• A variety of work schedules prevents carpooling. This can be a result of relaxed restrictions around a 9-5 work day that typified the 1970s and 80s.
    • The need for more public transit options becomes more important here as carpooling by and large is not a solution for fragmented schedules
  • Younger age groups prefer their own way, whether driving their own vehicle or preferring to have some alone time. This isn’t a big surprise, but what is  interesting is that these groups tend to be more socially active. Perhaps the constant usage of social media and spending time with friends results in this group choosing the one place they can get some alone time–their morning commute
  • Safety is not a concern in carpooling
  • Trip-chaining or planning multiple trips during the day, is a factor, but not as much of a consideration over preferring alone time or not having schedules align.

 

The benefits of carpooling are well known. It creates more social interaction between groups. It reduces congestion on the roads. It leads to reduced emissions,cuts the impact to our environment, saves money on gas, and maintenance for the total carpool group. However, the numbers continue to decline as a primary means for commuting.

 

Can We Revive Carpooling?

 

Is the decline of carpooling irreversible? Some app companies are betting that an injection of mobile technology can jump start the trend in a positive direction. Mega startup Uber announced UberPool as a way to revive it. Other similar ideas are on the horizon.

 

However, if carpool adoption is to increase with commuters, it may also prove beneficial to provide incentives from a commuter’s primary destination source–work. How can companies and government agencies get involved to help ride-sharing surge? Below are two ways to possibly improve carpooling rates in the United States:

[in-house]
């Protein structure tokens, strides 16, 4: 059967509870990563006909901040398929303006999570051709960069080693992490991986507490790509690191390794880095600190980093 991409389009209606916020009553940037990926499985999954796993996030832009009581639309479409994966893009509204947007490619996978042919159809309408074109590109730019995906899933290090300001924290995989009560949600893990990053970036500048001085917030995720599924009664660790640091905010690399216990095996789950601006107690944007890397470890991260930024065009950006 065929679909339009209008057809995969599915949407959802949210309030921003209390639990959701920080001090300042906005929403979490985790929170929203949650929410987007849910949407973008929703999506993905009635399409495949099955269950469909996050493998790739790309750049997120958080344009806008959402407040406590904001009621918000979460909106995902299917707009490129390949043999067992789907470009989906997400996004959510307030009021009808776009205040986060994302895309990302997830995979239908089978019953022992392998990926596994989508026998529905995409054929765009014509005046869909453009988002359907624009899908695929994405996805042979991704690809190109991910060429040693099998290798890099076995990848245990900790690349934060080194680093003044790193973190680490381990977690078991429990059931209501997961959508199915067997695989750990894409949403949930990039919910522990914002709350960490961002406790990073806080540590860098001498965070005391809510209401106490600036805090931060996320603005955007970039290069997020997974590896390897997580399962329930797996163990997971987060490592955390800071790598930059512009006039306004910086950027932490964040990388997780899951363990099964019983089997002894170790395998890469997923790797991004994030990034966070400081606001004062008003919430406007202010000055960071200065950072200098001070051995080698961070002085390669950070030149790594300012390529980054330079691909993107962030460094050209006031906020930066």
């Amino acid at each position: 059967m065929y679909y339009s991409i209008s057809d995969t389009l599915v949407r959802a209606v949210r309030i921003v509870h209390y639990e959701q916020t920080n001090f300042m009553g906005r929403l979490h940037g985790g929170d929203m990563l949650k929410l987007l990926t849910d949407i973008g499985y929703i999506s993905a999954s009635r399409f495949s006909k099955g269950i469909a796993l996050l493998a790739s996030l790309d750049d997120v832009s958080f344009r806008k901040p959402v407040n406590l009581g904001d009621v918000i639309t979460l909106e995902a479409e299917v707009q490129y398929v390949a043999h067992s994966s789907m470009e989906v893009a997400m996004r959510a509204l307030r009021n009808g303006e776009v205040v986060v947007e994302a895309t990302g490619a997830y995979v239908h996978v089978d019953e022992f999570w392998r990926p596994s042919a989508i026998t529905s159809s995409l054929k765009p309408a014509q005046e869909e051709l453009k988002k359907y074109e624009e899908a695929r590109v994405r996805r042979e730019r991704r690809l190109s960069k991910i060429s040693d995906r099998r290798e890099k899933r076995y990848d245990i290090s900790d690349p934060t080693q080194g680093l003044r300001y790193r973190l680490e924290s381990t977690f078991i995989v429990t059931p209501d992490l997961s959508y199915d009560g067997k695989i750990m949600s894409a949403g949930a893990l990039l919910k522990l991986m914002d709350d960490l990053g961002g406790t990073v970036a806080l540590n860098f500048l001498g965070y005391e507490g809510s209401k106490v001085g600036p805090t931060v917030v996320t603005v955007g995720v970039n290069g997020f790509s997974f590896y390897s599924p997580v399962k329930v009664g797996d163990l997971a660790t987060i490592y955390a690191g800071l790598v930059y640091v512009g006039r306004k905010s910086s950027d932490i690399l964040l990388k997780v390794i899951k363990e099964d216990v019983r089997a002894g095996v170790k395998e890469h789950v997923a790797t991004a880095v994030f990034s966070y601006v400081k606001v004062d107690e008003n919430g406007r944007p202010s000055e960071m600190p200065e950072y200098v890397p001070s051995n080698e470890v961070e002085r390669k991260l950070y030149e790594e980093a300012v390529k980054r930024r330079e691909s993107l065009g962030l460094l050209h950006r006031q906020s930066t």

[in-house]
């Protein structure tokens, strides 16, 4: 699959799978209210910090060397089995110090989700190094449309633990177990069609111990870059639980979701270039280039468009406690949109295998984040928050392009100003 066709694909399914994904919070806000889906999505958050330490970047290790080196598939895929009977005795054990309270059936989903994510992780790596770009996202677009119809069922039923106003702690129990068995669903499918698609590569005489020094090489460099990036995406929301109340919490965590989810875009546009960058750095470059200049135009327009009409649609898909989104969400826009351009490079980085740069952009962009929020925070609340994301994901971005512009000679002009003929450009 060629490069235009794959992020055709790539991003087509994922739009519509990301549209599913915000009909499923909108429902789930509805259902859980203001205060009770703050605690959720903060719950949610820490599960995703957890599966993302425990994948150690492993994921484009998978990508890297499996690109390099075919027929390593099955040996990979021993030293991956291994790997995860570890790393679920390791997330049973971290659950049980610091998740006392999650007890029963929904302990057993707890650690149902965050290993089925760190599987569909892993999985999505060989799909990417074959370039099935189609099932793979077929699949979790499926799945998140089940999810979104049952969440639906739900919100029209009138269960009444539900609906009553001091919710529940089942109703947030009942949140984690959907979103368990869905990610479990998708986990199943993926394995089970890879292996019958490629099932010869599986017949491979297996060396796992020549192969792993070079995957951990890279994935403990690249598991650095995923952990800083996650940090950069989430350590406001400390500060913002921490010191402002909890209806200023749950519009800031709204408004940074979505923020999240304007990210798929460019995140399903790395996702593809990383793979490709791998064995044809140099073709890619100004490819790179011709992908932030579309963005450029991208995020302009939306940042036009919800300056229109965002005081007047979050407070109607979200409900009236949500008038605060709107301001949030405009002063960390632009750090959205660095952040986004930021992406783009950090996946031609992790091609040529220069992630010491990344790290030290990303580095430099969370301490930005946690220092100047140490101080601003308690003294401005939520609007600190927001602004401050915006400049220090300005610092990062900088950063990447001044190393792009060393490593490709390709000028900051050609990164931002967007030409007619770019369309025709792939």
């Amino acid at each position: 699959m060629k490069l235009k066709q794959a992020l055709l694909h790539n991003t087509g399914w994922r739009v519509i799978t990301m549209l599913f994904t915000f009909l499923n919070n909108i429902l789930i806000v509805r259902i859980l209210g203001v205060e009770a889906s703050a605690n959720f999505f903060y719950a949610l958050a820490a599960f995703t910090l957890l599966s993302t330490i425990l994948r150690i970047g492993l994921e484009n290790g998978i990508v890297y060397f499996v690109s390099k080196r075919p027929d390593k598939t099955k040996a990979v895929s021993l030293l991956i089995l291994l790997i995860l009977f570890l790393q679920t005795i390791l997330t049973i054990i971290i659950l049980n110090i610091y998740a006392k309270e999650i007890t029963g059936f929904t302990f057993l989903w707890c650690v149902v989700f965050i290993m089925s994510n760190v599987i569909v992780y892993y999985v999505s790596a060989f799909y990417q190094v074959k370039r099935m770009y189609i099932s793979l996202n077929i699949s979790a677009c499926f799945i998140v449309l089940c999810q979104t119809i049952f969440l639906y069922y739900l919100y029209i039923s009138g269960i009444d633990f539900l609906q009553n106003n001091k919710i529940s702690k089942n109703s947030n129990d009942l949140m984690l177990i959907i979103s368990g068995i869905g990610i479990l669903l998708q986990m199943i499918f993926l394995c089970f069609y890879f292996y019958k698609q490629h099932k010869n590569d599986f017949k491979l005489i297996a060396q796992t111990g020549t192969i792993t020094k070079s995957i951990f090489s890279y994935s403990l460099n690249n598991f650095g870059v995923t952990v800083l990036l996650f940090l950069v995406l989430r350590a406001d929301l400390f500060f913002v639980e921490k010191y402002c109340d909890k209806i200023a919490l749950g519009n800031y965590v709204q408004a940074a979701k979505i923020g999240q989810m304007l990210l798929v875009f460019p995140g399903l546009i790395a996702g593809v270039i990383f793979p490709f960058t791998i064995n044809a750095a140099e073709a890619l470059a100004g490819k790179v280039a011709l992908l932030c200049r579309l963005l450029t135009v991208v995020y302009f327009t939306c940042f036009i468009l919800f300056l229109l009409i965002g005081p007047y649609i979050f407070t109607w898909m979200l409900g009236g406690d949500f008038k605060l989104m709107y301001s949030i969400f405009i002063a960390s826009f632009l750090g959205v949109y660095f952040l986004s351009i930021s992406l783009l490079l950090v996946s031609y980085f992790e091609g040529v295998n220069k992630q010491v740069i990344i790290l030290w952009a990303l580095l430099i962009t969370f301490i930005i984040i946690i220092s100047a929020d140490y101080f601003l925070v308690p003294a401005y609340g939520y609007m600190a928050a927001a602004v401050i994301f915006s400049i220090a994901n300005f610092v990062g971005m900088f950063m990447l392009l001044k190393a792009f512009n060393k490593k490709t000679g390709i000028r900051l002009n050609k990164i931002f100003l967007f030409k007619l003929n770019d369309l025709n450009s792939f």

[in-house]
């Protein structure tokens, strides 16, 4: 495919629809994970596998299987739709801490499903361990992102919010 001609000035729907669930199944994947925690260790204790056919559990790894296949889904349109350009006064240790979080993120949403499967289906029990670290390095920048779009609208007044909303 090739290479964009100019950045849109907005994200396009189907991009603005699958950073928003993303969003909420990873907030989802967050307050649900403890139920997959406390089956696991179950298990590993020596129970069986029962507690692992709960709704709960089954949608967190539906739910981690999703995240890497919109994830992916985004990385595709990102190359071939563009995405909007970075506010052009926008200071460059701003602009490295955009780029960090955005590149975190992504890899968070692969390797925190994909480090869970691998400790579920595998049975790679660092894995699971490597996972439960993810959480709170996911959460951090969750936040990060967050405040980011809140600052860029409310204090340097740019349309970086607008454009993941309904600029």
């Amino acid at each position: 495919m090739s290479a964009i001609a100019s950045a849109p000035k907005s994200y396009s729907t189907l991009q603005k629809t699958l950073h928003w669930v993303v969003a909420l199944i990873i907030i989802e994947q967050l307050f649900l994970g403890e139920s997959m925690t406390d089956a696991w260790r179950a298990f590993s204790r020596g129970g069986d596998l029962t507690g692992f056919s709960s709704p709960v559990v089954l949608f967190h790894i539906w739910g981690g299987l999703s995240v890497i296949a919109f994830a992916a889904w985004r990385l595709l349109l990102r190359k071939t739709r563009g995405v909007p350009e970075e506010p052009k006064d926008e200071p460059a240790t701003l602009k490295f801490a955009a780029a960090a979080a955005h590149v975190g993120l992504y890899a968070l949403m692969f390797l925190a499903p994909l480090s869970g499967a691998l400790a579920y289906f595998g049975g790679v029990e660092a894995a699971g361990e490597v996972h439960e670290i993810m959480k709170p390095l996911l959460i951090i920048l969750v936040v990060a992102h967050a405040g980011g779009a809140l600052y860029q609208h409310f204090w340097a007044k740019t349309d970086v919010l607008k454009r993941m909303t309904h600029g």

• Companies can offer benefits for carpooling

 

 

Companies can offer reimbursement of gas, stipends for those that participate, or other incentives that would encourage carpooling. In a competitive benefit landscape where many companies offer similar novel benefits such as unlimited PTO, gym discounts, and coffee gift cards, organizations can stand out by rewarding acts of sustainable change. This incentive may also help some co-workers better align flexible schedules so that they can participate.

 

  • Tax benefits for companies with carpooling programs

 

Changing the transportation landscape through infrastructure and capital intensive projects is both time consuming and fiscally challenging for government legislatures. One approach that could fabricate the same outcome of less congestion and pollution would be to incentivize corporations that avidly promote carpooling. With fierce competitive conditions from rivals and a litany of regulations to follow, companies are desperately looking for any benefit they can find. Why not offer an incentive to organizations that are actively promoting better conditions for commuters and the environment?

 

Final Thoughts

 

The decline in carpooling appears to be a reflection on changes in work culture and a growing preference to drive alone, rather than an alternative solution that helps reduce congestion, such as public transit.

 

To better combat commuters venturing it alone, technology can be instituted to promote better ride-sharing options, make trip planning easier, and ultimately raise awareness of public transit options that are available. Companies can also aid this effort by supporting benefit programs to those that choose carpooling options.

 

If we don’t continue to innovate and find better ways to deal with our daily drives, we may end up not driving at all, but rather stuck in park on the freeway wishing we had chosen the light rail.